Am I afraid of the will of God? The dear saint whom I have already mentioned as having had such an influence upon the course of my life, many times asked me the question: ‘Do you like the will of God?’ It is a tremendous question. She did not ask, ‘Do you do the will of God?’ she always asked, ‘Do you like the will of God?’ That question cuts deeper than anything else. I remember once she was having a controversy with the Lord over a certain matter. She knew what the Lord wanted, and in her heart she wanted it too. But is was difficult, and I heard her pray like this: ‘Lord, I confess I don’t like it, but please do not give in to me. Just wait, Lord—and I will give in to Thee.’ She did not want the Lord to yield to her and to reduce His demands upon her. She wanted nothing but to please Him.

Many a time we have to come to the place where we are willing to let go things we think to be good and precious—yes, and even, it may be, the very things of God themselves—that His will may be done. Peter’s concern was for his Lord and was dictated by his natural love for Him. We might feel that Peter had a marvelous love for his Lord, sufficient even for him to dare to rebuke Him. Only a strong love could bring one to attempt that! Yes, but when there is purity of spirit without that mixture of soul, you will not be led into Peter’s mistake. You will recognize the will of God and you will find that that is what your heart delights in alone. You will no longer even shed a tear in sympathy with the flesh. Yes, the Cross cuts deeply, and we see here once more how utterly it has to deal with the soul.

Once again the Lord Jesus deals with the matter of the soul in Luke chapter 17, and now it is in relation to His return. Speaking of “the day that the Son of man is revealed”, He draws a parallel between that day and “the day that Lot went out from Sodom” (verses 29, 30). A little later He speaks of the ‘rapture’ in the twice repeated words: “One shall be taken, and the other shall be left” (verses 34, 35). But between His reference to the calling of Lot out of Sodom and this allusion to the rapture, the Lord says these remarkable words: “In that day, he which shall be on the housetop, and his goods in the house, let him not go down to take them away: and let him that is in the field likewise not return back. Remember Lot’s wife” (verses 31, 32). Remember Lot’s wife! Why? because “whosoever shall seek to gain his soul shall lose it: but whosoever shall lose his soul shall save it alive” (verse 33, mg.).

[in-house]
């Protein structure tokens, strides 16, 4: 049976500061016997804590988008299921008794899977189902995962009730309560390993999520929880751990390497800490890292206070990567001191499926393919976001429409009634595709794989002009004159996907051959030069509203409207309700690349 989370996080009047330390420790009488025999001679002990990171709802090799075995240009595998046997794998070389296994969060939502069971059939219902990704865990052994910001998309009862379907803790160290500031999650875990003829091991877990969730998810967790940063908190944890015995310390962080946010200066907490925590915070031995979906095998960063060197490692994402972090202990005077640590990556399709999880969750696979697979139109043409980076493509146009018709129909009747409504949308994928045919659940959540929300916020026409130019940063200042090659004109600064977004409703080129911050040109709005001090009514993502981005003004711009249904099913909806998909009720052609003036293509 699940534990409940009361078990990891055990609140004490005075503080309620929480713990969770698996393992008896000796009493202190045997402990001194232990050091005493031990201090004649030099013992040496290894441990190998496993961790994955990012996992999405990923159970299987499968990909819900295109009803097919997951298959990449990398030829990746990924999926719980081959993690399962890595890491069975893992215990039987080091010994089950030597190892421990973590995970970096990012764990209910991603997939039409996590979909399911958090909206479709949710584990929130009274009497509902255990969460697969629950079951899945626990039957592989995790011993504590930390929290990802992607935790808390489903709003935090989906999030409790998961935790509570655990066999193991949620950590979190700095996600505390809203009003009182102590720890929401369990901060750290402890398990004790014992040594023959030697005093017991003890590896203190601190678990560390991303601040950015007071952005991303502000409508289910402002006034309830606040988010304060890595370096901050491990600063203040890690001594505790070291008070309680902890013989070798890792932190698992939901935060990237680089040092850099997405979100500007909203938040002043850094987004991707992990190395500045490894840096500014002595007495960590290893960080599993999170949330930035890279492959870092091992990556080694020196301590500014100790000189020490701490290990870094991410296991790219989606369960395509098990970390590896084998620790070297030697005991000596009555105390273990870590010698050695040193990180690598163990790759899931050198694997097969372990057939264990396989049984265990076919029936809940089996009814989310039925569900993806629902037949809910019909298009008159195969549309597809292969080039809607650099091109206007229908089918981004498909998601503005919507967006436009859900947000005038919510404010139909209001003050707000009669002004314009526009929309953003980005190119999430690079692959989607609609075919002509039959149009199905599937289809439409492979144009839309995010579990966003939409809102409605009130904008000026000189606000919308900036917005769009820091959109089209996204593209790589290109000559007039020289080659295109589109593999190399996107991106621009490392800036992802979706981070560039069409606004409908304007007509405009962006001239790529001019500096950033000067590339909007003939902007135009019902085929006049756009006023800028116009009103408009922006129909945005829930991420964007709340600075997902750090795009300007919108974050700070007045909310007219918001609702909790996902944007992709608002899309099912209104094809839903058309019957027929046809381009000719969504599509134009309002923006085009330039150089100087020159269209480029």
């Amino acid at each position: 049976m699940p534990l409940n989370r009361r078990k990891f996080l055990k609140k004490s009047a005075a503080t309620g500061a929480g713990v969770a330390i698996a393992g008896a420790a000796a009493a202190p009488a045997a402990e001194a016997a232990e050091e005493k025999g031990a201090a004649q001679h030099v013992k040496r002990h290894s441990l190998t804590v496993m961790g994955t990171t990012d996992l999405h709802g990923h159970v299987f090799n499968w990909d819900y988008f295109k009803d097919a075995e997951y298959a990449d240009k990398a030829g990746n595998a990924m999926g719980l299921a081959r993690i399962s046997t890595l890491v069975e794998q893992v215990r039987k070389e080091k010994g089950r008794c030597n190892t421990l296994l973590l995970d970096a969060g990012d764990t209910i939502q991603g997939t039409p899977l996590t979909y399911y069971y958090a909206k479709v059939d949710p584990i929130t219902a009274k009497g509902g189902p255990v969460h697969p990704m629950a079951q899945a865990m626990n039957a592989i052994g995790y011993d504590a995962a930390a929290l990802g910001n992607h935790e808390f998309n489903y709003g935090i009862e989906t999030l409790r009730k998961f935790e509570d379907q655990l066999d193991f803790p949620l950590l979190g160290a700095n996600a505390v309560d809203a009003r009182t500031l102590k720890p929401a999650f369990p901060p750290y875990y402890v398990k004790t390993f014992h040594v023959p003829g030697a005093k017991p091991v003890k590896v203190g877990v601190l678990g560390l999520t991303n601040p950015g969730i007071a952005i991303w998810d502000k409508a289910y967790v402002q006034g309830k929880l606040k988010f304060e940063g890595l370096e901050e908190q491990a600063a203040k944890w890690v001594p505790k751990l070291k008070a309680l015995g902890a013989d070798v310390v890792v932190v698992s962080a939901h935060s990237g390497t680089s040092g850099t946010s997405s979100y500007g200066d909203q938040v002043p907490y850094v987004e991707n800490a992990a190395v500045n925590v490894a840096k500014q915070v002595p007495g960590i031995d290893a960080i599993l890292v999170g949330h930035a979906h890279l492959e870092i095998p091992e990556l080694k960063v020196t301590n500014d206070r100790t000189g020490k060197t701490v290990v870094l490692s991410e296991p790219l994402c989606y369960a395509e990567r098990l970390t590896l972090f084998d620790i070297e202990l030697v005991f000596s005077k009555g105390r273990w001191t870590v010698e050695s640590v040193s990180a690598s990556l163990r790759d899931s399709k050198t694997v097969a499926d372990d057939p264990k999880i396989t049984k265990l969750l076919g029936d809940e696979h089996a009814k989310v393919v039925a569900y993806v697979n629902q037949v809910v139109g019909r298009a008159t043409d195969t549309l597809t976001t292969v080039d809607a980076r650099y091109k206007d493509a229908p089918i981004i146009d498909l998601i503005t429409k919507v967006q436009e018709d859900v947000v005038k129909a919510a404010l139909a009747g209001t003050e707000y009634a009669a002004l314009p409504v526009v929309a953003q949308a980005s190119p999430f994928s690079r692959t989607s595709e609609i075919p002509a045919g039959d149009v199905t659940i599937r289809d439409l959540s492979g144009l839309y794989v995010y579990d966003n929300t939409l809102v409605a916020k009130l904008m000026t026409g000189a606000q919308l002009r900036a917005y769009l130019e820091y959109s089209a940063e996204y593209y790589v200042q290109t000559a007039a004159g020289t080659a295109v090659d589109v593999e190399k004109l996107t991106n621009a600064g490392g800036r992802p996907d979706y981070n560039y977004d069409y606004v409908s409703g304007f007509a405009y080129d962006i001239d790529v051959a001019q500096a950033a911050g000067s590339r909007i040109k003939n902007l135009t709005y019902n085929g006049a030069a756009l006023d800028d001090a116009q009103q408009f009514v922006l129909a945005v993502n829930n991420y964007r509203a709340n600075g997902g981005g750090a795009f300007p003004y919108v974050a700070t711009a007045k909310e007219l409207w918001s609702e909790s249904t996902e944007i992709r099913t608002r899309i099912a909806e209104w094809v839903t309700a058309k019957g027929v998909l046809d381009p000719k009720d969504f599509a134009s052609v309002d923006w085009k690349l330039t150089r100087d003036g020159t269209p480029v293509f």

If I mistake not, this is the one passage in the New Testament that tells of our reaction to the rapture call. We may have thought that when the Son of man comes we shall be taken up automatically, as it were, because of what we read in 1 Corinthians 15:51, 52: “We shall all be changed, in a moment, in the twinkling of an eye, at the last trump...” Well, however we reconcile the two passages, this one in Luke’s Gospel should at least make us pause and reflect; for the emphasis is here very strongly upon one being taken and the other left. It is a matter of our reaction to the call to go, and on the basis of this a most urgent appeal is made to us to be ready (compare Matt. 24:42).